Many cities are defined in part by their urban road networks: Los Angeles had its freeways famously categorised as bourgeois or gangster by Ice Cube, while Vancouver’s outright rejection of an urban freeway has made it unique amongst North American cities. But Amsterdam is one city where the freeway is primarily an afterthought for most.
I recently participated in a workshop organised by Failed Architecture called Amsterdam’s Ring Road. The workshop joined together the creative vigour of students in the System D Academy programme at the Sandberg Institute and a variety of urban planners, architects, and researchers. The primary aim was to tackle the fundamental questions of the city’s ring road as architecture but also as infrastructure: how does it breathe life into a city that, by most metrics, has largely rejected the privately-owned car?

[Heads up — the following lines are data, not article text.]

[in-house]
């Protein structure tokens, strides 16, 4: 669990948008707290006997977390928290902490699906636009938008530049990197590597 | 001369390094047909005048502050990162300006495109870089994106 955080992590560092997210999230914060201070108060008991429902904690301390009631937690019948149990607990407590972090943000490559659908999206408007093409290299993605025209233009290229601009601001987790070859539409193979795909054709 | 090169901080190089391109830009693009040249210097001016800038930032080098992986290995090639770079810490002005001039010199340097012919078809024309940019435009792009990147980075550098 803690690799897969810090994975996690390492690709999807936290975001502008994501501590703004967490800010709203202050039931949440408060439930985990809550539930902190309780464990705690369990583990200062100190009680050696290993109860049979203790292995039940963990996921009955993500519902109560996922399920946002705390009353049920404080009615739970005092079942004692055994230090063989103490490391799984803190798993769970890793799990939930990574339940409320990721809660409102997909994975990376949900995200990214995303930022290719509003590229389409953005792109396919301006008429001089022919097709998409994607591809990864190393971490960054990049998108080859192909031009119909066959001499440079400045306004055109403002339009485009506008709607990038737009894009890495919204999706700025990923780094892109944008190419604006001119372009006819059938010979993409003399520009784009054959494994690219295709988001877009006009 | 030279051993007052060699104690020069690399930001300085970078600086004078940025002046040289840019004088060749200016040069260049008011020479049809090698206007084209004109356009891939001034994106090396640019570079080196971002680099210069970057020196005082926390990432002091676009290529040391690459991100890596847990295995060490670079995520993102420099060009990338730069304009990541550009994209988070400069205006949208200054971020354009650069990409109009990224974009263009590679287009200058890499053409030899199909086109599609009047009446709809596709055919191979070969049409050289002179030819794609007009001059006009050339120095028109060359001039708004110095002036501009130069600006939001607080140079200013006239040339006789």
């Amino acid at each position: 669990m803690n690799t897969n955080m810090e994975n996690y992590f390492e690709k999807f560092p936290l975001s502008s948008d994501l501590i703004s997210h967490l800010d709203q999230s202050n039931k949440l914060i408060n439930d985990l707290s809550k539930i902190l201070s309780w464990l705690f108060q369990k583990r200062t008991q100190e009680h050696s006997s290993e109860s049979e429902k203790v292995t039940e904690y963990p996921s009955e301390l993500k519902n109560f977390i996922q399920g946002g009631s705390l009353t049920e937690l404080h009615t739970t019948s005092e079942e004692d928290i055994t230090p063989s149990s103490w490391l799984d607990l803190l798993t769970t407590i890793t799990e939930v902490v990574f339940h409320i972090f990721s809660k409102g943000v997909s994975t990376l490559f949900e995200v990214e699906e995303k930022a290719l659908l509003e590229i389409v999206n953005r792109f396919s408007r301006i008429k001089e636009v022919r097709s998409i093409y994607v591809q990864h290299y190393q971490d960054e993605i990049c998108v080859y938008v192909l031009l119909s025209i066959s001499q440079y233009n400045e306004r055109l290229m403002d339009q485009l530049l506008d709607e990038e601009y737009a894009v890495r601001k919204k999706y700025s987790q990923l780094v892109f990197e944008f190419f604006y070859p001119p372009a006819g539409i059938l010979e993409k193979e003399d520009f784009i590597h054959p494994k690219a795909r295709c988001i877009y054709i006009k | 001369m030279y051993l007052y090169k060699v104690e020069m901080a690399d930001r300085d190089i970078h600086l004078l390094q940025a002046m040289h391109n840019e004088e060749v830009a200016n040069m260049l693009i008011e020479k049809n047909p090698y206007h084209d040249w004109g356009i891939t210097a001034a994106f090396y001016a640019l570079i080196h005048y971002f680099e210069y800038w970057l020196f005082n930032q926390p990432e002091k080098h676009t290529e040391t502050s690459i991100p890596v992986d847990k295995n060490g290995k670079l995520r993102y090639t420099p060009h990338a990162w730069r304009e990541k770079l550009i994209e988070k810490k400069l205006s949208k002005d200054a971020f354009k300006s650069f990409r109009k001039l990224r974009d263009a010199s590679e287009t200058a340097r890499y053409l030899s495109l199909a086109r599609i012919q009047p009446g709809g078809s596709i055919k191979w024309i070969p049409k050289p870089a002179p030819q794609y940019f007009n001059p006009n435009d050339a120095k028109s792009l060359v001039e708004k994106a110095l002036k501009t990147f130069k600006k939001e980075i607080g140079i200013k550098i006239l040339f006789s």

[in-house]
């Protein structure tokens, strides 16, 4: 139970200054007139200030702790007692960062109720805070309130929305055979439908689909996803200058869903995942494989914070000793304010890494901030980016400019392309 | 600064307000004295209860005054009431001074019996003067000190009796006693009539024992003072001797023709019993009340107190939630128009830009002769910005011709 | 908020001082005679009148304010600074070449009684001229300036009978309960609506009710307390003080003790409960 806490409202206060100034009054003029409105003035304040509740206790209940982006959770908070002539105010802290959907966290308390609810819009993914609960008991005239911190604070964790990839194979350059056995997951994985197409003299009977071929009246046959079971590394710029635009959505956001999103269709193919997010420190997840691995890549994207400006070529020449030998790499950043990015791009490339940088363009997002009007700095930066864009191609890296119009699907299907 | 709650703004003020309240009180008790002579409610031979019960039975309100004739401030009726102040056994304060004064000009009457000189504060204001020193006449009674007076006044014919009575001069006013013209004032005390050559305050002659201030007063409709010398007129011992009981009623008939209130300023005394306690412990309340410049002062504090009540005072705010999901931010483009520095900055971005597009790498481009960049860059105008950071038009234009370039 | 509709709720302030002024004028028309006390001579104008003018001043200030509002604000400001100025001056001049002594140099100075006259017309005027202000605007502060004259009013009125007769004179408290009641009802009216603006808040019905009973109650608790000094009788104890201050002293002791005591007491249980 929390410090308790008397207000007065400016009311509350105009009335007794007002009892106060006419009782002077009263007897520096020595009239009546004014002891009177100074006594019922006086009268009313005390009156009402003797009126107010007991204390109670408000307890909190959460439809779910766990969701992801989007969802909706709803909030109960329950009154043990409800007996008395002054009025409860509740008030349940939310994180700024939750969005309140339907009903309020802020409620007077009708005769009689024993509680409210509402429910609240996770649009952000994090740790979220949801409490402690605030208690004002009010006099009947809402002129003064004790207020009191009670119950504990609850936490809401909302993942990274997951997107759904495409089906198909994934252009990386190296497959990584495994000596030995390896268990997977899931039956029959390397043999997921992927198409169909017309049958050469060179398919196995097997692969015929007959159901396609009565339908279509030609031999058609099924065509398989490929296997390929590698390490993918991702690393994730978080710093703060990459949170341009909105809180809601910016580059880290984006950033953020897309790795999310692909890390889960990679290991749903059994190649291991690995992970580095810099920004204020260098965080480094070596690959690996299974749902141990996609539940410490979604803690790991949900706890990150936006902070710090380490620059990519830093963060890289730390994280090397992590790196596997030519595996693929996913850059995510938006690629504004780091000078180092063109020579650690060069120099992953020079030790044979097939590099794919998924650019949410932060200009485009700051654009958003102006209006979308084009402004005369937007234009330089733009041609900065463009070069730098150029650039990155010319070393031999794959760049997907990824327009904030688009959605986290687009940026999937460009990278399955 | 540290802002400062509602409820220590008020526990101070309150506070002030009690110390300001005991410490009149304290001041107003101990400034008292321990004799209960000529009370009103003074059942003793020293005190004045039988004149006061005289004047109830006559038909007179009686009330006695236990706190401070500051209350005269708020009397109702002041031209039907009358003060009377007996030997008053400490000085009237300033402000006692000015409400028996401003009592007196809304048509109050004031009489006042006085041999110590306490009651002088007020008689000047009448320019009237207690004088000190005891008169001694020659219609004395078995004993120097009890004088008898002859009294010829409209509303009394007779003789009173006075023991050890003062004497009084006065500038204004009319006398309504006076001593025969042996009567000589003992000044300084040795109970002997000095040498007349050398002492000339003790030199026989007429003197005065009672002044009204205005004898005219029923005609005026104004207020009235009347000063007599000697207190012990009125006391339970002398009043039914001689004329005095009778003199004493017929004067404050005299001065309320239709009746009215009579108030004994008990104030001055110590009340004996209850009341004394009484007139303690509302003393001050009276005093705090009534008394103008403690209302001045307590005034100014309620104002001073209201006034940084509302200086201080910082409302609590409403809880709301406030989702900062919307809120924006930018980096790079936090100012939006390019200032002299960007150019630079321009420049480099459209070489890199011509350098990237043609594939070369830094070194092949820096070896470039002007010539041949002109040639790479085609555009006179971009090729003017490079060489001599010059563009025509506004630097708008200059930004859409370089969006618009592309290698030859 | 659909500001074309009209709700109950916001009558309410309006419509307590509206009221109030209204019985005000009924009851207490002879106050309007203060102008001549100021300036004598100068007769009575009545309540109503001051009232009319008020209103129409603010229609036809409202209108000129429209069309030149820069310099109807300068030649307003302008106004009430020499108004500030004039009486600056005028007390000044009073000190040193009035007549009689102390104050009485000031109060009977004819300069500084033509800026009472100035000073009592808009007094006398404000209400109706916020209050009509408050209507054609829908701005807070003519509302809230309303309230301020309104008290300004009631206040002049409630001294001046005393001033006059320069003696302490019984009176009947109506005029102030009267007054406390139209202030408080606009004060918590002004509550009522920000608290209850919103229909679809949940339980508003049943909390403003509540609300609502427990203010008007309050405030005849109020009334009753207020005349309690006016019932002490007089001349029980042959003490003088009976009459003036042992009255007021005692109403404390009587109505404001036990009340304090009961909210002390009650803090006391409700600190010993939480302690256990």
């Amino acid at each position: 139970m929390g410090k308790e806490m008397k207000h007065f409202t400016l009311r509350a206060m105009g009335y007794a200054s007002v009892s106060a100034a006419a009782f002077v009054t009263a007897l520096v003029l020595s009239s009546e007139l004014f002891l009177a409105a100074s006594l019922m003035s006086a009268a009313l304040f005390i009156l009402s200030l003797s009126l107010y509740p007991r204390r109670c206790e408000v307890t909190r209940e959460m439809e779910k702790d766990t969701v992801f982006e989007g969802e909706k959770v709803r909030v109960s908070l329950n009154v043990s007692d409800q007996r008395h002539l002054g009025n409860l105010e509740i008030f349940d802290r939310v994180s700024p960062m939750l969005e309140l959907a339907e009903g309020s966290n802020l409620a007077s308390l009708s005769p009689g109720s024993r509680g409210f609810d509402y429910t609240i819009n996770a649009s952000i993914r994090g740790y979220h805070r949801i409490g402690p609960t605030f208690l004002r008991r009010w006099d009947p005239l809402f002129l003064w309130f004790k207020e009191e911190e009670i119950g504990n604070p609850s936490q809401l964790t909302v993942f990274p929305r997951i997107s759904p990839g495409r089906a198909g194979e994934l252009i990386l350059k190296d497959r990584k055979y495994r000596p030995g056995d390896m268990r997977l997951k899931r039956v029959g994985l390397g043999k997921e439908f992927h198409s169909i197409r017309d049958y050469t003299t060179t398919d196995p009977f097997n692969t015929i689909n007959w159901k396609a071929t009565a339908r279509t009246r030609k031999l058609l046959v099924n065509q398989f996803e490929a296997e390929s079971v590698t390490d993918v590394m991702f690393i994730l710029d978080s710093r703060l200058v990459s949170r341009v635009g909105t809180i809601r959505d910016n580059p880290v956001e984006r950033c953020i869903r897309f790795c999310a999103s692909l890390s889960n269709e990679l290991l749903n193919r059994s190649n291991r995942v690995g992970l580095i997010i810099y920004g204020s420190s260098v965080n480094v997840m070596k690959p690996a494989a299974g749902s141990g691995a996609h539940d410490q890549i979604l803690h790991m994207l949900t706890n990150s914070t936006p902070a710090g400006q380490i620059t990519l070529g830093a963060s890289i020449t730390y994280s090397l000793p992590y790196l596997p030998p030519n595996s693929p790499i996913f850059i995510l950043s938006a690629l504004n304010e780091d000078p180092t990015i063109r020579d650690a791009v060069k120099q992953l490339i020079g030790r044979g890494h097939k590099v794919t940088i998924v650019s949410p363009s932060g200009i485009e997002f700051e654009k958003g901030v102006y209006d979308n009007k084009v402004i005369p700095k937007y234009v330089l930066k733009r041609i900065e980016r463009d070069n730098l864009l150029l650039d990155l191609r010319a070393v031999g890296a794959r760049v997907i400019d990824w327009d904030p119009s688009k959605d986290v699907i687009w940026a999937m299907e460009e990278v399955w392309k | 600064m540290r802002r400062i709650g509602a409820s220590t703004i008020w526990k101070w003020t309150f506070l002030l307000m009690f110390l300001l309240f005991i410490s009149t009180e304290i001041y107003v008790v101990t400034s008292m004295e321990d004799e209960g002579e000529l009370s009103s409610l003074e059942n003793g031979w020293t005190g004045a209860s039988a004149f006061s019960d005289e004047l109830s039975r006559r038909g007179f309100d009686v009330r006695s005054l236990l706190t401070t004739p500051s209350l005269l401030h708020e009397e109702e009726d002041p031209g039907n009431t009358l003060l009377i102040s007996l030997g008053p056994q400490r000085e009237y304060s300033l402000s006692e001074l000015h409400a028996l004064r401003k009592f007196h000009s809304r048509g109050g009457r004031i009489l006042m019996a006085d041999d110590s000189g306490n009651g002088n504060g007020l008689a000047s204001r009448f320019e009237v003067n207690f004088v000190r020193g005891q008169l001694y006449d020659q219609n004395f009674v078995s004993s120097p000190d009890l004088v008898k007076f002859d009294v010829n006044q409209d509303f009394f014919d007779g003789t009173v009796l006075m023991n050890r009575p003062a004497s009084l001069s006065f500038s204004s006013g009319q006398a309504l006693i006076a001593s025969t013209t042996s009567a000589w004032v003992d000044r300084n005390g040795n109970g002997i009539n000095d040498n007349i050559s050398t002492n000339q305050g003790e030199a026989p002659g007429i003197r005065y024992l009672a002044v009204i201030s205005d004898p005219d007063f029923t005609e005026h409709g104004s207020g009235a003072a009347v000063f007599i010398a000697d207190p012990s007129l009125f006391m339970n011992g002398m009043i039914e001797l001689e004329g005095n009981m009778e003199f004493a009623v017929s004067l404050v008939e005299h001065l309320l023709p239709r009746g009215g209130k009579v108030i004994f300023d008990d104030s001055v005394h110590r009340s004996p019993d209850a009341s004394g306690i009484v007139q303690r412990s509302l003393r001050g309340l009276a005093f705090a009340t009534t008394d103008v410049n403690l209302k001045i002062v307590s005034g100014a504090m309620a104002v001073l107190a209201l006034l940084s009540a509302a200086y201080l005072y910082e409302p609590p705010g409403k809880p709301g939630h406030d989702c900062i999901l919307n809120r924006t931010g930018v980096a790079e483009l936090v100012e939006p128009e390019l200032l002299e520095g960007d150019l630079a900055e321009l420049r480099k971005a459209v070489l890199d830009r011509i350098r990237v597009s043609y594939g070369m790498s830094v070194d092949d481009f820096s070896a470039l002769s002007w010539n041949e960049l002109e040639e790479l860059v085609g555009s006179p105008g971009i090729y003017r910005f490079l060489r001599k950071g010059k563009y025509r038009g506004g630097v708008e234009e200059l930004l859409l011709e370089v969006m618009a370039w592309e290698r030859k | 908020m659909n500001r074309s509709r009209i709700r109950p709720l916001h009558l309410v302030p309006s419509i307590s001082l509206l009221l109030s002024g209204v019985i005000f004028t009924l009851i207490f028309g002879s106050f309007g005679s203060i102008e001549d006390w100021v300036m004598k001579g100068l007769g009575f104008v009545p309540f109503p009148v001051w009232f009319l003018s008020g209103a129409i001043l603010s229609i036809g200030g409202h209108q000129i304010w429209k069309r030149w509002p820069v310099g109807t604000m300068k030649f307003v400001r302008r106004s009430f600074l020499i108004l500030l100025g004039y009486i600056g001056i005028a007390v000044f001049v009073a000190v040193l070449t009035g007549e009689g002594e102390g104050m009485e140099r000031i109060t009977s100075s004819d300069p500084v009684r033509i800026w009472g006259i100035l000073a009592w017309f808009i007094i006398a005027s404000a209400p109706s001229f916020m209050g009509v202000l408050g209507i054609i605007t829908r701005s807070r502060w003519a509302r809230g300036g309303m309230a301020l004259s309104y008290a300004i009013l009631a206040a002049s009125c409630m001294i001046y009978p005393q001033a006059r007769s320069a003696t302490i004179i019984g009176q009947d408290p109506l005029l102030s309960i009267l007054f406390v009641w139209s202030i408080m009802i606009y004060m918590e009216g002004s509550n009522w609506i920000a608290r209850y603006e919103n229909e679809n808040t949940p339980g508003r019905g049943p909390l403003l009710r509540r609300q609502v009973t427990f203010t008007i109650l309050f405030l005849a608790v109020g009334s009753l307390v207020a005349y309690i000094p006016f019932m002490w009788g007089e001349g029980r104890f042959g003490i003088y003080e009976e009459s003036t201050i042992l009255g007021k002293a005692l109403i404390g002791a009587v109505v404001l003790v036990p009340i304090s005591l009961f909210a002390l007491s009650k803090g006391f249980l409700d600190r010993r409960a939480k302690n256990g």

Car ownership and freeway development came relatively late to the Netherlands, with the resulting effect that Dutch highways are technologically superior to many of their peers. Continue reading